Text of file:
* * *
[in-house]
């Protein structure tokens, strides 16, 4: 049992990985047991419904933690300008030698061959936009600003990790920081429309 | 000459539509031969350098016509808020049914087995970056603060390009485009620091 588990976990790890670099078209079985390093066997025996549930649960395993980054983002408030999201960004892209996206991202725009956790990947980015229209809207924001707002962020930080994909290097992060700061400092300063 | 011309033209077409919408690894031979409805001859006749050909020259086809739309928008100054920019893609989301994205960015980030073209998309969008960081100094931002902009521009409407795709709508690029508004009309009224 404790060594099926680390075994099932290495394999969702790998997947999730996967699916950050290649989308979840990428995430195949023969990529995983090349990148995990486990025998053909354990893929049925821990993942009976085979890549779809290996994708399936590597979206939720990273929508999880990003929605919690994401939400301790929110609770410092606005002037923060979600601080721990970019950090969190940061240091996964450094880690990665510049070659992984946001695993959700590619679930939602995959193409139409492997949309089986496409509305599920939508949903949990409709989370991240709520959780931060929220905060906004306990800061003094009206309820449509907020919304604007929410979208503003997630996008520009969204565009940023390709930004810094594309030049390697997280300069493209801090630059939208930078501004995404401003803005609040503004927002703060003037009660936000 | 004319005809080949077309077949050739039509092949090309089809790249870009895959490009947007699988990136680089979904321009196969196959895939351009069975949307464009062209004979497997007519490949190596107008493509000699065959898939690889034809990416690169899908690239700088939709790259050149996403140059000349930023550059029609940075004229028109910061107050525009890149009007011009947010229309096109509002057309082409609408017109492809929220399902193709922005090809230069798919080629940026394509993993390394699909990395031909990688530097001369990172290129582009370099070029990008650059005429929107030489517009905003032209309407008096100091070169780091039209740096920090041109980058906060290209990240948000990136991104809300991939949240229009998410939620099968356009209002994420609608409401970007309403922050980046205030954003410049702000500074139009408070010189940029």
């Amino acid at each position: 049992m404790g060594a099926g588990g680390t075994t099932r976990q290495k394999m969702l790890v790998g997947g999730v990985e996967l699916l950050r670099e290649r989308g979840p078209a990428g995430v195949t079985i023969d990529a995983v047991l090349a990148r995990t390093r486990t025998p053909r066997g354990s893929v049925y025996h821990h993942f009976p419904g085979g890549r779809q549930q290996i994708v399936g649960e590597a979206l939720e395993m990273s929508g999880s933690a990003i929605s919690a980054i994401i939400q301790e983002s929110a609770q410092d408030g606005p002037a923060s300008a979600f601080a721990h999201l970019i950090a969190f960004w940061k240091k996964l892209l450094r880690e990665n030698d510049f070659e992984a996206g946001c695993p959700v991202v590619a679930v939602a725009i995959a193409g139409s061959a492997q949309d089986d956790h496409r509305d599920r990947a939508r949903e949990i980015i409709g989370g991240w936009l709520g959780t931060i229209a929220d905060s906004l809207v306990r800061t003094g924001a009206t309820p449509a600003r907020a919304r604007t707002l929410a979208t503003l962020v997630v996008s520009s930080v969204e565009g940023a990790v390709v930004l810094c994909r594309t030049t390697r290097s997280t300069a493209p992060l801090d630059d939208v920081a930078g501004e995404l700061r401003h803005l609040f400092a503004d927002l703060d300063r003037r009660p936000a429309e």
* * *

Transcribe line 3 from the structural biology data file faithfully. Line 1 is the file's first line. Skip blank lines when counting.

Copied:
């Amino acid at each position: 049992m404790g060594a099926g588990g680390t075994t099932r976990q290495k394999m969702l790890v790998g997947g999730v990985e996967l699916l950050r670099e290649r989308g979840p078209a990428g995430v195949t079985i023969d990529a995983v047991l090349a990148r995990t390093r486990t025998p053909r066997g354990s893929v049925y025996h821990h993942f009976p419904g085979g890549r779809q549930q290996i994708v399936g649960e590597a979206l939720e395993m990273s929508g999880s933690a990003i929605s919690a980054i994401i939400q301790e983002s929110a609770q410092d408030g606005p002037a923060s300008a979600f601080a721990h999201l970019i950090a969190f960004w940061k240091k996964l892209l450094r880690e990665n030698d510049f070659e992984a996206g946001c695993p959700v991202v590619a679930v939602a725009i995959a193409g139409s061959a492997q949309d089986d956790h496409r509305d599920r990947a939508r949903e949990i980015i409709g989370g991240w936009l709520g959780t931060i229209a929220d905060s906004l809207v306990r800061t003094g924001a009206t309820p449509a600003r907020a919304r604007t707002l929410a979208t503003l962020v997630v996008s520009s930080v969204e565009g940023a990790v390709v930004l810094c994909r594309t030049t390697r290097s997280t300069a493209p992060l801090d630059d939208v920081a930078g501004e995404l700061r401003h803005l609040f400092a503004d927002l703060d300063r003037r009660p936000a429309e």